Thursday 15 November 2018

North Korea accuses US of 'gangster' tactics in denuclearisation talks

US Secretary of State Mike Pompeo, Japan’s Foreign Minister Taro Kono and South Korea’s Foreign Minister Kang Kyung Wha shake hands at a meeting in Tokyo. Photo: Reuters
US Secretary of State Mike Pompeo, Japan’s Foreign Minister Taro Kono and South Korea’s Foreign Minister Kang Kyung Wha shake hands at a meeting in Tokyo. Photo: Reuters

Rob Crilly

US Secretary of State Mike Pompeo has hit back at North Korean complaints that he used "gangster-like" diplomacy in negotiations in Pyongyang, saying he would continue to pursue the denuclearisation of North Korea.

US Secretary of State Mike Pompeo has hit back at North Korean complaints that he used "gangster-like" diplomacy in negotiations in Pyongyang, saying he would continue to pursue the denuclearisation of North Korea.

"If those requests were gangster-like... the world is a gangster," he said, after meeting his Japanese and South Korean counterparts yesterday. "There was a unanimous decision at the UN Security Council about what needs to be achieved."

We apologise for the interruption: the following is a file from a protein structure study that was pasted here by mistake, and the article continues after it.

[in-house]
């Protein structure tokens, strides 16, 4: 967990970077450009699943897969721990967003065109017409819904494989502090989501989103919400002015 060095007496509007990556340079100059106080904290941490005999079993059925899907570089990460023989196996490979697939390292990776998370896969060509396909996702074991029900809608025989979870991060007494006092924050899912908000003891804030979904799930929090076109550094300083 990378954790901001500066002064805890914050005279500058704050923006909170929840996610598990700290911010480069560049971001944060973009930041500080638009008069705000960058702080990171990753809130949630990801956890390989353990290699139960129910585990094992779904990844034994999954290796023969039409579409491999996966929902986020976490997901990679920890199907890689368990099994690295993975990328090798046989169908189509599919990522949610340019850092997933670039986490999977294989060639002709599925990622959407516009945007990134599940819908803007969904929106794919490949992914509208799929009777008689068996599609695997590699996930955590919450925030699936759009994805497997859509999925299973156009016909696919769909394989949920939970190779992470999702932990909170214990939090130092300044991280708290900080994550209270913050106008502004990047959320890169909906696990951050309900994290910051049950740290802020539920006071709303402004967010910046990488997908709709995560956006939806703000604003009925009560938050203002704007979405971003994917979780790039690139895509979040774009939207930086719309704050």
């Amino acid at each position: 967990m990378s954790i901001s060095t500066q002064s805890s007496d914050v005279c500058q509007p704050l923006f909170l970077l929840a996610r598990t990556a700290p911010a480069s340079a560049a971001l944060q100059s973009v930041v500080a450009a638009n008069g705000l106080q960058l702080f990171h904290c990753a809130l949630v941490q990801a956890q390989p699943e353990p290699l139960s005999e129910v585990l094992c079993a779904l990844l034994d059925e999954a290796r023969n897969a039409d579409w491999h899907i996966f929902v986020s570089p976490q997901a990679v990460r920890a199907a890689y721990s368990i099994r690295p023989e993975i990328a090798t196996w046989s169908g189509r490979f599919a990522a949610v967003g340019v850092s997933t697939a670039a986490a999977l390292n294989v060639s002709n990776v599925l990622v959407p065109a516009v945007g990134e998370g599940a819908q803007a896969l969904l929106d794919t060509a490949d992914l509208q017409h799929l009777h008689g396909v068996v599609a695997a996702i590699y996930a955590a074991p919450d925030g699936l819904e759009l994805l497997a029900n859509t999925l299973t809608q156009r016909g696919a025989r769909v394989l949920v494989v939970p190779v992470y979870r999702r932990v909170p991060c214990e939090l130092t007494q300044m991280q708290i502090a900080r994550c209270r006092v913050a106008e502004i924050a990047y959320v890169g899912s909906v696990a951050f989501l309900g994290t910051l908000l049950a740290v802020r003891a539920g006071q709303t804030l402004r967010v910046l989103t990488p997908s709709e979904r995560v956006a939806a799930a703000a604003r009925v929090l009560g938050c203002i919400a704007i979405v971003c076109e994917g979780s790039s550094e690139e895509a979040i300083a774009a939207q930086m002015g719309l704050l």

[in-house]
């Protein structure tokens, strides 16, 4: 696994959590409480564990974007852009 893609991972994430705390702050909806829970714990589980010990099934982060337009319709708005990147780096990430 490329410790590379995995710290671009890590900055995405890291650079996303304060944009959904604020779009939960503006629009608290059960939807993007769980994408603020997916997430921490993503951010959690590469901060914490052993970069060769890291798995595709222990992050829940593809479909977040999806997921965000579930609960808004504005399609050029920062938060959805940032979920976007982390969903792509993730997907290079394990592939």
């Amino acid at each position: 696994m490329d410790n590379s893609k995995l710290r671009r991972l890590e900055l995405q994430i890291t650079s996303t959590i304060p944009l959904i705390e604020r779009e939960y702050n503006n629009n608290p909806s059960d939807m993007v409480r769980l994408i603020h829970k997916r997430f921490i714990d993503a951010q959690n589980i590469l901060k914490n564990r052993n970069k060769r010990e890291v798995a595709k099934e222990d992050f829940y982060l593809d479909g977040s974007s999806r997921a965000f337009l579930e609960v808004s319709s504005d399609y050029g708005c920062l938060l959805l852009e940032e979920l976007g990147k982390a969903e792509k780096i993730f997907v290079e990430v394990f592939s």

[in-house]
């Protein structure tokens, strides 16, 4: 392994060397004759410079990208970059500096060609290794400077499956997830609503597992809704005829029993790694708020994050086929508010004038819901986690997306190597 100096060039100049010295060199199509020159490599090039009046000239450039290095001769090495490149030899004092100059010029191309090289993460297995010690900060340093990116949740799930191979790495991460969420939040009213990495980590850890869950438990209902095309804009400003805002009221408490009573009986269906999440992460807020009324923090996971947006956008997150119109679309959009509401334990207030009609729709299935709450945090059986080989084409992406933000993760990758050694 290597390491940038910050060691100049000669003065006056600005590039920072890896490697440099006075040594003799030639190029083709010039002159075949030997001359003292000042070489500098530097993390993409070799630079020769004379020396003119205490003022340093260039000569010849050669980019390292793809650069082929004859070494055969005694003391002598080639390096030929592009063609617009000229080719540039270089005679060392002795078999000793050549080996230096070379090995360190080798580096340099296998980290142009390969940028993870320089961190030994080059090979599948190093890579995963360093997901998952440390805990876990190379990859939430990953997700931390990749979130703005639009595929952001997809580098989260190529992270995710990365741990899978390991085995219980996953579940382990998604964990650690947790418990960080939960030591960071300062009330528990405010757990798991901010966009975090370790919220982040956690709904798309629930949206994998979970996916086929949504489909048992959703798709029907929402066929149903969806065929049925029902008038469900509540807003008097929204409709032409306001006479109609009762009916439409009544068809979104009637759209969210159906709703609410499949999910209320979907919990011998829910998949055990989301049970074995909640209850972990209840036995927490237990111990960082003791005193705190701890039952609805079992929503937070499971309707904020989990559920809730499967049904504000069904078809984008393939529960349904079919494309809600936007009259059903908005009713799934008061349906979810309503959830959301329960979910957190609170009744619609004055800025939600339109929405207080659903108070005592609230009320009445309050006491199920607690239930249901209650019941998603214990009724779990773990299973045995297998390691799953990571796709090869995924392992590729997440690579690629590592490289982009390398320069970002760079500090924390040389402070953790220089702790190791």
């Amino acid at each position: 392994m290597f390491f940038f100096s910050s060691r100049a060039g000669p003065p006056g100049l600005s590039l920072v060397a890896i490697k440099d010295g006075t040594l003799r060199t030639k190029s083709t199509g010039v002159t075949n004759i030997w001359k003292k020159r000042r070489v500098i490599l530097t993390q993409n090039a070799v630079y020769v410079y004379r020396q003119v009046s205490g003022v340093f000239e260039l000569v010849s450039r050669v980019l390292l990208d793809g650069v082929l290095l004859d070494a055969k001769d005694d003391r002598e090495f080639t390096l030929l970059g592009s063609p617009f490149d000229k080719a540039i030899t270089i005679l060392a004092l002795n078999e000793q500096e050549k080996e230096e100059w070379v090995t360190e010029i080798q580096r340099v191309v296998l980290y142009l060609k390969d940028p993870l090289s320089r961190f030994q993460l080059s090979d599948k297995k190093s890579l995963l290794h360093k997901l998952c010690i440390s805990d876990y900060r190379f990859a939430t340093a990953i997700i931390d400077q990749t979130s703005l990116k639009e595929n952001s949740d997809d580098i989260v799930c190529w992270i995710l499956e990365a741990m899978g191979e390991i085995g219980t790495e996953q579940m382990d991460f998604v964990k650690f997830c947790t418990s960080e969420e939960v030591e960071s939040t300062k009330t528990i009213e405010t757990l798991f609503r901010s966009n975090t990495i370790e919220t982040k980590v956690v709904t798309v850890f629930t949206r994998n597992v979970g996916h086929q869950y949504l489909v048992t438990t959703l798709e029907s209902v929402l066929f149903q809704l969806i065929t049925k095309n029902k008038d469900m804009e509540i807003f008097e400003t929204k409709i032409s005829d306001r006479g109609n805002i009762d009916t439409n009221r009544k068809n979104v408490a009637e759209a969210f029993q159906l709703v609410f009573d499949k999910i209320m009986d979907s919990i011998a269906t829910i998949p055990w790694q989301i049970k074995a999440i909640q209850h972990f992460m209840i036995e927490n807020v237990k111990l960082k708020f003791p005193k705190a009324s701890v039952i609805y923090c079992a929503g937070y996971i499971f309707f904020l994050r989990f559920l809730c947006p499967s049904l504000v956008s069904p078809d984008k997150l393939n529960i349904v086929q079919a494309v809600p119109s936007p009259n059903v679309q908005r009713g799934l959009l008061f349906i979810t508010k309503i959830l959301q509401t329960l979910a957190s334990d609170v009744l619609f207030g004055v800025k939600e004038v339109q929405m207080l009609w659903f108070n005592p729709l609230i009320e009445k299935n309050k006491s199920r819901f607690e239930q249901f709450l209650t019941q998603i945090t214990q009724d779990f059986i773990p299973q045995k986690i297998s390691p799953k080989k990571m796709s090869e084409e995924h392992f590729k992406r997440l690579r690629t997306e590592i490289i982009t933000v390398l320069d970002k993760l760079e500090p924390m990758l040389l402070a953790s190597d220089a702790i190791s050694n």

However, the back and forth has increased concerns that Pyongyang and Washington remain far apart on the next steps after Donald Trump met Kim Jong-un in Singapore last month.

Mr Pompeo travelled to North Korea for negotiations that ended on Saturday.

Afterwards, a spokesman for its foreign ministry said the talks had been "very concerning", betrayed the spirit of the Singapore summit and included a "unilateral and gangster-like demand for denuclearisation".

The statement was carried by the official KCNA news agency soon after Mr Pompeo left the country, raising questions about the future of the talks in which he is trying to persuade North Korea to give up a nuclear weapons programme that threatens the US.

But Mr Pompeo said officials had not raised objections during the meeting.

"When we spoke to them about denuclearisation, they did not push back," Mr Pompeo said yesterday. "The road ahead will be difficult and challenging and we know that critics will try to minimise the work that we've achieved."

Mr Pompeo said he did not meet Mr Kim on his latest visit to Pyongyang, as he had done twice before, and he had not expected to. The White House said before the trip that he would meet Mr Kim.

Later, Mr Pompeo spoke in Vietnam where he urged North Korea to follow the example of Hanoi in pursuing a path to prosperity by normalising relations with Washington.

"If they are able to do this, they will be remembered, and Chairman Kim will be remembered as a hero of the Korean people," he said.

Japanese Prime Minister Shinzo Abe then praised Mr Pompeo as he visited Toyko.

"I would like to pay my tribute to the strong leadership you have demonstrated in negotiating with North Korea," Mr Abe told Mr Pompeo. "This really shows the unwavering bond of the Japan-US alliance."

Telegraph.co.uk

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